Clarification: The second paragraph of this column uses the word "offset" in the vernacular sense. Gains on the sale of unrelated securities (the "assets" mentioned in the passage) mitigated the bottom-line impact of losses on the JPMorgan Chase chief investment office’s derivatives. But as stated later in the column, the derivative positions did not qualify for hedge accounting treatment, and so were not "offset" in the strict accounting definition.
Accountants hate to be ignored, but we're used to it.
Accounting standards allowed Jamie Dimon to offset seemingly sudden, multibillion-dollar mark-to-market declines (on trades which were supposedly designed to mitigate losses) with unrealized gains on the sale of $1 billion of unrelated assets. Unfortunately, the proposed Volcker Rule ignores accounting standards for derivatives and hedges when judging what constitutes bank proprietary trading.
Dodd-Frank's Volcker Rule restricts a Fed-supervised bank from engaging in proprietary trading. To receive an exemption for "permitted risk-mitigating hedging" activities, a bank would have to meet seven criteria – all seven, not just one – under the implementation rules proposed by the OCC, the Federal Reserve Board, SEC, and the FDIC.
Would the Volcker Rule have prohibited JPMorgan Chase's losing "whale" trades? According to the most recent quarterly and annual filings, JPMorgan's positions in credit default swaps did not qualify for hedge accounting treatment under accounting rules. I believe they should be considered proprietary trading on that basis alone. The Volcker Rule hasn't been finalized yet, but the implementation proposal, published in the Federal Register in November, describes an approach that does not consider hedge accounting rules for deciding which trades are proprietary. That leaves plenty of opportunity for banks to arbitrage the possibilities.
The blog Economics of Contempt explains that it's been misguided for pundits to use the rule's portfolio hedging criteria to argue that JPMorgan's trades would be allowed by Volcker. "Even if JPMorgan's failed trades qualified as portfolio hedges, they would still have to meet other, more stringent requirements in order to qualify for the Volcker Rule's hedging exemption."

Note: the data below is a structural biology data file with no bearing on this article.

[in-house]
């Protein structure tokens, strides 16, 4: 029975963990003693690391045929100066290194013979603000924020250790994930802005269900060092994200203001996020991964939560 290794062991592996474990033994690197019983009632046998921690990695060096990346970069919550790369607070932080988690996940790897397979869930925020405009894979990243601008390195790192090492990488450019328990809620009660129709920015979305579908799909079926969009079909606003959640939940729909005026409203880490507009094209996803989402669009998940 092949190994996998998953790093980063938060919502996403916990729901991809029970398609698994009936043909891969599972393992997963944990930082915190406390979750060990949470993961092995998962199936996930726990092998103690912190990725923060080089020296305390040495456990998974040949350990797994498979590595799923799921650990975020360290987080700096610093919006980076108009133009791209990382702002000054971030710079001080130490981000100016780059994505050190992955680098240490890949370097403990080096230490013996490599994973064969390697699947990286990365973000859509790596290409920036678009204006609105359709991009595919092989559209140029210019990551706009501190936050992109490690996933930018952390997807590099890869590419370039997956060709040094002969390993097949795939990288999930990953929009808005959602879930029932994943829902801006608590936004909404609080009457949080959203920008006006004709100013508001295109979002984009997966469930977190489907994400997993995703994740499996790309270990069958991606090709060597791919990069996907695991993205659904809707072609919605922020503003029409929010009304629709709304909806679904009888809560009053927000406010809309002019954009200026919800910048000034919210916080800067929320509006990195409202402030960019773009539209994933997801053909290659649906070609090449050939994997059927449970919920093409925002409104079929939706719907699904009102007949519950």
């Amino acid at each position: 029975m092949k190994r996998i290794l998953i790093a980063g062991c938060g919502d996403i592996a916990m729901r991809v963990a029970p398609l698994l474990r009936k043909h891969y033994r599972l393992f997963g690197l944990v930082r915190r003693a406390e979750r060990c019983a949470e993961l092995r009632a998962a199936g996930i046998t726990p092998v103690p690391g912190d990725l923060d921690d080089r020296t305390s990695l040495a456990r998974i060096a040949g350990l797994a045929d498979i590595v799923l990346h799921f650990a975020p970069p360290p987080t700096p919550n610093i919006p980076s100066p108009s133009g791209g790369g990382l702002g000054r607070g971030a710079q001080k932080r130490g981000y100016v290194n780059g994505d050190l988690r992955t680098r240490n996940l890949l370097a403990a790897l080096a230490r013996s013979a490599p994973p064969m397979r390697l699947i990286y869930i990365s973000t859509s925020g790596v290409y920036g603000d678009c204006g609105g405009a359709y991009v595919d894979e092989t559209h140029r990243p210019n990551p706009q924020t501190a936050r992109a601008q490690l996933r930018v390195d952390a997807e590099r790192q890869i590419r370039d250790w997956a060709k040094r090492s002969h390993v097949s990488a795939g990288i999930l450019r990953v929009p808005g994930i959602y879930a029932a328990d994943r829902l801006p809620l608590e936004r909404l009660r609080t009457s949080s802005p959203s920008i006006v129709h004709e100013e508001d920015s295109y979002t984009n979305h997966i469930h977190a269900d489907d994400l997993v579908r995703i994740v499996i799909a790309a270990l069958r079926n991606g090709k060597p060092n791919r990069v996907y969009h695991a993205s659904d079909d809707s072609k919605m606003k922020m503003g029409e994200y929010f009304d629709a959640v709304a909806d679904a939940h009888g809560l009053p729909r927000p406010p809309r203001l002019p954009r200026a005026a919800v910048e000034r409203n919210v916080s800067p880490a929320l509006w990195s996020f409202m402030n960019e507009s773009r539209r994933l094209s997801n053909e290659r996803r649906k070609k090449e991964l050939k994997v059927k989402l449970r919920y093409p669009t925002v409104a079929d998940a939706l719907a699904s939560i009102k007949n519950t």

The other, more stringent, requirements of the proposed rule include an internal compliance program, such as reasonably designed written policies and procedures, internal controls, and independent testing. The transaction under the hedging exemption must be constructed in compliance those written policies, procedures and internal controls. The proposed rules also require that any transaction expecting a hedging exemption be continuously reviewed, monitored and managed.
Dimon has admitted that the losing trades were "poorly constructed, poorly reviewed, poorly executed, and poorly monitored." If policies and procedures to cover these activities exist at JPMorgan, they surely weren't followed.
The proposed implementation of the Volcker Rule also requires that the transaction be designed to hedge one or more specific risks, including market risk, counterparty or other credit risk, currency or foreign exchange risk, interest rate risk, basis risk, or similar risks, related to individual or aggregated positions.
Dimon has yet to identify the specific positions, or the portfolio that was hedged. Nor has he demonstrated that the hedging transaction that's losing billions was intended to be reducing risk in the aggregate, as measured by appropriate risk management tools. In fact, Dimon admitted that risk management tools like Value at Risk failed and that the trade was not designed to be profit-neutral.